Rape victims take back the night


“We’re gonna march in the rain and take back the night!” exclaimed program coordinator Amanda Roder. The group then went out and marched around Kent campus chanting slogans and waving banners. Photo by Sam Verbulecz.

Bre Vozar

“Rape strikes one in four; we won’t take it anymore” was chanted as many marched in the rain to “take back the night” and give voice to those who can’t.

As many supporters huddled under umbrellas, their voices could still be heard — echoing across the university. Take Back the Night gives Kent State, as well as community members, the opportunity to speak out against sexual assault.

Amanda Roder, program coordinator for the Women’s Center, successfully put together the event for the second year. She said she could feel the energy that people wanted to march despite the weather.

“I was really empowered by the rain, and we were still having people come into the center, and I could tell how people were connected by the speeches and the stories,” Roder said.

Nearly 70 people crammed into a conference room of the Kent State Women’s Center. Everyone sat shoulder to shoulder on the floor as they focused on the speakers. Take Back the Night was moved into the center because of the rain. Victims and supporters gathered as survivors shared their stories.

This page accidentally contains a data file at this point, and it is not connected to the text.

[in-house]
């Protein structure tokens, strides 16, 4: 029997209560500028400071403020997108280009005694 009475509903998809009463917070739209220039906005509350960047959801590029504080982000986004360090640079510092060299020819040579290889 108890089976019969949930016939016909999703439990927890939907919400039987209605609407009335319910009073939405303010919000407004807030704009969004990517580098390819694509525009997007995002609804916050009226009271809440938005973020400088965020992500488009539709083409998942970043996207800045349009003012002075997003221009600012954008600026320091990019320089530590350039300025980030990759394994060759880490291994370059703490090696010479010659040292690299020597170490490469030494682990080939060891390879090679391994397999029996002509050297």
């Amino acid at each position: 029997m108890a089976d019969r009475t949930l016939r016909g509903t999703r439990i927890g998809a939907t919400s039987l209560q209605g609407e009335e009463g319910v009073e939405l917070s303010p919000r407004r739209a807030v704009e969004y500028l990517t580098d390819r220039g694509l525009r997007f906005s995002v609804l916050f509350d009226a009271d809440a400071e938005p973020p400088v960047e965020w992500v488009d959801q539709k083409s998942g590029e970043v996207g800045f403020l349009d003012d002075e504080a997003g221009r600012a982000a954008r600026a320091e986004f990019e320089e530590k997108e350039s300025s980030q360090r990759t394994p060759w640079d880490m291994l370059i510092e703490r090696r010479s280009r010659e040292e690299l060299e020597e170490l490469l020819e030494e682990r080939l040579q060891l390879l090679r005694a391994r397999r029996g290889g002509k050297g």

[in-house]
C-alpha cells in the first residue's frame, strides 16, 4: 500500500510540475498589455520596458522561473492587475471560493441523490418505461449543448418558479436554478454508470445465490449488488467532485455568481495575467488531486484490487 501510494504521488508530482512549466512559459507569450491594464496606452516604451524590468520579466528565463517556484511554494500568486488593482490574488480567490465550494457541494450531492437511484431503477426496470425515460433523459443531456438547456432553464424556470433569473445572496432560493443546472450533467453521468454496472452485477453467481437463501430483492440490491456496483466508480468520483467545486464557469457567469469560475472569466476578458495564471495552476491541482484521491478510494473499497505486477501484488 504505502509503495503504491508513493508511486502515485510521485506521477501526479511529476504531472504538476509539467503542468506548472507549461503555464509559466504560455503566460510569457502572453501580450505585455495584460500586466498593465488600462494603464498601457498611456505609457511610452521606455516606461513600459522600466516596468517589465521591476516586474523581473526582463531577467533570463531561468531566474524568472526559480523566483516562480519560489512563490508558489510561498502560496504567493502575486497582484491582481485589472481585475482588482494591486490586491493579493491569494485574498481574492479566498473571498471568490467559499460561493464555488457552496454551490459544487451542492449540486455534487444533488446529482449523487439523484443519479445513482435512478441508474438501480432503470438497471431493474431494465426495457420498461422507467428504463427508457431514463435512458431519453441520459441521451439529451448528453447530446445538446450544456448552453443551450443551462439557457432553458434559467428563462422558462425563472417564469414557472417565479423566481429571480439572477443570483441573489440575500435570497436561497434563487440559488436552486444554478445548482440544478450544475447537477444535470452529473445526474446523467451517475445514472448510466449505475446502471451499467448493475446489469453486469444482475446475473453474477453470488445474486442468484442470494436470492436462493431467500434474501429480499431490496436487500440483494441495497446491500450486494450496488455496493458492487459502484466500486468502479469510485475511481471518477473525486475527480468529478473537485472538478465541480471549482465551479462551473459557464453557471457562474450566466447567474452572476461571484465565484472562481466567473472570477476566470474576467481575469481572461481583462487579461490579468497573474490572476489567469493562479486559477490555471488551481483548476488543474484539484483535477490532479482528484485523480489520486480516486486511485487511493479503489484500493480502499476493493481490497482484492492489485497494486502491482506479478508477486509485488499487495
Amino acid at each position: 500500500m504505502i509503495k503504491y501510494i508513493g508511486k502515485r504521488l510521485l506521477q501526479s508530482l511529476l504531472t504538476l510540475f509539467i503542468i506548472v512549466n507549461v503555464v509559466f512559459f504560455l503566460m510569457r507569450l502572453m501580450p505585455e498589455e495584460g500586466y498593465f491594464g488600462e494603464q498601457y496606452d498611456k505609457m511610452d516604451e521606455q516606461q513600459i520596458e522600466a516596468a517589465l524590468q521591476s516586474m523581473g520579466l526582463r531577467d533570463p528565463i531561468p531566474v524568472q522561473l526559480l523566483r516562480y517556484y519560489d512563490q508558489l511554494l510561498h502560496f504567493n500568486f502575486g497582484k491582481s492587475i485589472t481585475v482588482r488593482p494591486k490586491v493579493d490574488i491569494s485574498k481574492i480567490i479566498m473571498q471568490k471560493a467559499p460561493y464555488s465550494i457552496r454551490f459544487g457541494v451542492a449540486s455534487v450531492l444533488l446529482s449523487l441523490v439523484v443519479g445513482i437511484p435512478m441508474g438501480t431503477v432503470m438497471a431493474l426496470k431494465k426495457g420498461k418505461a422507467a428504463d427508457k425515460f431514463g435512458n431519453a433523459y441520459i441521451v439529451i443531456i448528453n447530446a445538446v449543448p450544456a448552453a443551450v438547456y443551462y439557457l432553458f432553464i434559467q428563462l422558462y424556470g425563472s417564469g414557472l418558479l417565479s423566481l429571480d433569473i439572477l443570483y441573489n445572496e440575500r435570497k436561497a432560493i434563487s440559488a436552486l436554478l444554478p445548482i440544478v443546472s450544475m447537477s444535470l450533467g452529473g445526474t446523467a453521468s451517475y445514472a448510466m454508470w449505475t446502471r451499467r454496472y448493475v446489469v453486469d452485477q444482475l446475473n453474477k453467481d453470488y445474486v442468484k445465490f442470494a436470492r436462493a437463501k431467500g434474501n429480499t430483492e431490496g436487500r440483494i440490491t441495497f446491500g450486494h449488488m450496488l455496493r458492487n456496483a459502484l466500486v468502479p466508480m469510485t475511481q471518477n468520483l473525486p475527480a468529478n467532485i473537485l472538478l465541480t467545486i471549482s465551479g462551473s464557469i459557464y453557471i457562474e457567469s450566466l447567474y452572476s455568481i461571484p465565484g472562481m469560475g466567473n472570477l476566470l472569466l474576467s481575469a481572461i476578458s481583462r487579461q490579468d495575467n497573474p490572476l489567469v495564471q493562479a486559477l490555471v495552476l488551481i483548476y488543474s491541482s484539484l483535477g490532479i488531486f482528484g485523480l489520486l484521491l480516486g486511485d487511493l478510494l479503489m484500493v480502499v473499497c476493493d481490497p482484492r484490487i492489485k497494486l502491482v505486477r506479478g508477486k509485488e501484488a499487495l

Amanda McClimans was one of the guest speakers that presented and shared her story.

“I don’t think people understand that rape is the only crime where the victim feels ashamed,” McClimans said. “I’ve carried it with me until this day and forever.”

McClimans’ story was accompanied by survival poems and song expressing feelings about sexual assault.

Many students attended with groups of friends to show their support.

Laura Clark, sophomore community health education major, encouraged about 15 of her Chi Omega sorority sisters to join her.

“Sexual assault affects so many people and no one knows,” Clark said. “I feel like a need to be here to support everyone.”

John Burton, junior Pan-African studies major, attended the event for the third year in a row and sang a Tracy Chapman song about sexual assault.

“I don’t have a survivor story, but I think it’s very important that these women find the strength to tell their stories,” Burton said. “I’ve been empowered.”

Contact Bre Vozar at [email protected].